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Duct tape: Always a dad favorite

June 22, 2012

Photo by Mary Tucker Johnsonburg residents Jesse and Mallaki Tucker, from left to right, and an unknown artist, right, pose by duct-tape pieces including movie characters and musical artist Ringo Starr.

Just in time for Father’s Day, the ninth annual Avon Heritage Duct Tape Festival was held last weekend in Avon, Ohio, known as the “Duct Tape Capital of the World.” At the event, duct-tape lovers could find just about any kind of duct-tape creation, including clothing, parade floats, and sculptures. This year’s theme, “Duck Tape on Safari,” celebrated the Duck Tape brand by hosting a scavenger hunt, an arts and crafts tent to create safari gear, a parade and a free animal show by a local animal expert.
Johnsonburg residents and brothers Mallaki and Jesse Tucker attended the festival with their parents, Mike and Mary. The brothers said they enjoyed the event, particularly Mallaki, a budding duct-tape entrepreneur who has created a number of backpacks and other items out of the sticky stuff.
Duct tape and dads seem to go together for some reason. Almost everyone remembers their dad using duct tape on something in the home or on the car -- most seem to have a roll stashed somewhere and barely need an excuse to find a use for it.
But is it duct tape or Duck tape? It’s actually both—the original name was “DUCK” and was coined through its original use in the U.S. military during World War II. According to DuckBrand.com, the tape was developed by Johnson and Johnson Permacel Division at the request of the U.S. military, which needed a waterproof tape to prevent moisture from seeping into ammunition cases. It received its name because it repelled water similar to a duck’s back, and military personnel were soon using it for everything from vehicle repairs to securing items to themselves.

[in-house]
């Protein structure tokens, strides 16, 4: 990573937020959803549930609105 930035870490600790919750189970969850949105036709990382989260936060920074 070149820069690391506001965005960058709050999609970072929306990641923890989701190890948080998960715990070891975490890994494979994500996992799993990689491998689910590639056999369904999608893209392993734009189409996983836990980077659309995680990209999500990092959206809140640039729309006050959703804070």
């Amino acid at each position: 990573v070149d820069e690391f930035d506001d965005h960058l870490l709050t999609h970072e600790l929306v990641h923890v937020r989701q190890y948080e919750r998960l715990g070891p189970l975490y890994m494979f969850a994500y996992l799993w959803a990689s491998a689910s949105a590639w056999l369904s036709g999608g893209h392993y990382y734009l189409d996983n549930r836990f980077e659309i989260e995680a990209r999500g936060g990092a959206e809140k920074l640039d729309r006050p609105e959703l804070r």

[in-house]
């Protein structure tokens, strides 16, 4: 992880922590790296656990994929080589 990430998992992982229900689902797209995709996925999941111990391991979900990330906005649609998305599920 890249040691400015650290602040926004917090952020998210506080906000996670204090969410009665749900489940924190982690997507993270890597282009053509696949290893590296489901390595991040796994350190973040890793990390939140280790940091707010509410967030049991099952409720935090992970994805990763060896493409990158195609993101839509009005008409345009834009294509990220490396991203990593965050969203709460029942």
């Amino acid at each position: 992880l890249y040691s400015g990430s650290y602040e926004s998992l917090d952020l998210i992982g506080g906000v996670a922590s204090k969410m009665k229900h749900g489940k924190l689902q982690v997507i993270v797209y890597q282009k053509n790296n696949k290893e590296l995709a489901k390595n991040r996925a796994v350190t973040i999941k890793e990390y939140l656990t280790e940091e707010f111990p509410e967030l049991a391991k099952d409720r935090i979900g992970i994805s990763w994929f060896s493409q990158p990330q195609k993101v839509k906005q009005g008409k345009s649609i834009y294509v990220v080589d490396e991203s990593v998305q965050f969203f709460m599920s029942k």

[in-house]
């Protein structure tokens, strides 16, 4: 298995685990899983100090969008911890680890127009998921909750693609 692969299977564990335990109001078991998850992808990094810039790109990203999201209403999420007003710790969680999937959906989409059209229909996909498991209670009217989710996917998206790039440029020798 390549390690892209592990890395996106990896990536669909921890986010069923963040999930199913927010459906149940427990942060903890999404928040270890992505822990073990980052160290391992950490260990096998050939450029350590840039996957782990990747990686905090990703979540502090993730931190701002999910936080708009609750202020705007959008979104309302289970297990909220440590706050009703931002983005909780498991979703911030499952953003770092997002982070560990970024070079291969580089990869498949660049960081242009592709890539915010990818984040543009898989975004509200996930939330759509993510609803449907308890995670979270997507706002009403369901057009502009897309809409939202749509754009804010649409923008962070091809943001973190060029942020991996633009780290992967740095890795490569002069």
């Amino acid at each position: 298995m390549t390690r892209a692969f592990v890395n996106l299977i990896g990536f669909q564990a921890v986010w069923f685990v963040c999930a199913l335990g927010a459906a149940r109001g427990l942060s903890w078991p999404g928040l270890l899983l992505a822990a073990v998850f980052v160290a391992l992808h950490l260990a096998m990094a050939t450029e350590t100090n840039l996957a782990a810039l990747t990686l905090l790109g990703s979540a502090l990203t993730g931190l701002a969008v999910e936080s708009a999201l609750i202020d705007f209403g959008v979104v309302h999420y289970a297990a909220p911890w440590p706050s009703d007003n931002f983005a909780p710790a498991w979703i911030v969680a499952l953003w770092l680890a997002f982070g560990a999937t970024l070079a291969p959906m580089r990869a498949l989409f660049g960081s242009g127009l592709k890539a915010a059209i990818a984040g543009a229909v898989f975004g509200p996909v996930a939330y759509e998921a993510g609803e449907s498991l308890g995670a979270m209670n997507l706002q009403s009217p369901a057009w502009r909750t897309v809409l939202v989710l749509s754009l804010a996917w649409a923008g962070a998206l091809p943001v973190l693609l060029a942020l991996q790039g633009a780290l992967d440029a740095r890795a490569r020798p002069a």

The tough stuff developed its other name following the war, according to Jim and Tim, the Duck/Duct Tape Guys (www.octanecreative.com). As all of those troops began returning and reestablishing themselves in civilian life, the housing industry exploded. During that boom, an unnamed person discovered that the tape could be used to join duct work for heating and air conditioning. People then began using the name duct tape, and the color changed from army green to the ubiquitous silver found today.The color range doesn’t stop at gray, however—what the Duck/Duct Tape guys refer to as the “Ultimate Power Tool” now comes in a variety of colors and patterns, and some rolls even feature college logos.
DuckBrand’s website has a DuckTape Club whose motto is, “Fixing the world, one roll at a time.” The club allows people to share stories about their interesting uses of duct tape and the various creations they have made with it. And as seen at the Duct Tape Festival, men and women alike are making everything they can think of-- parade floats, clothing and statues, just to name a few.

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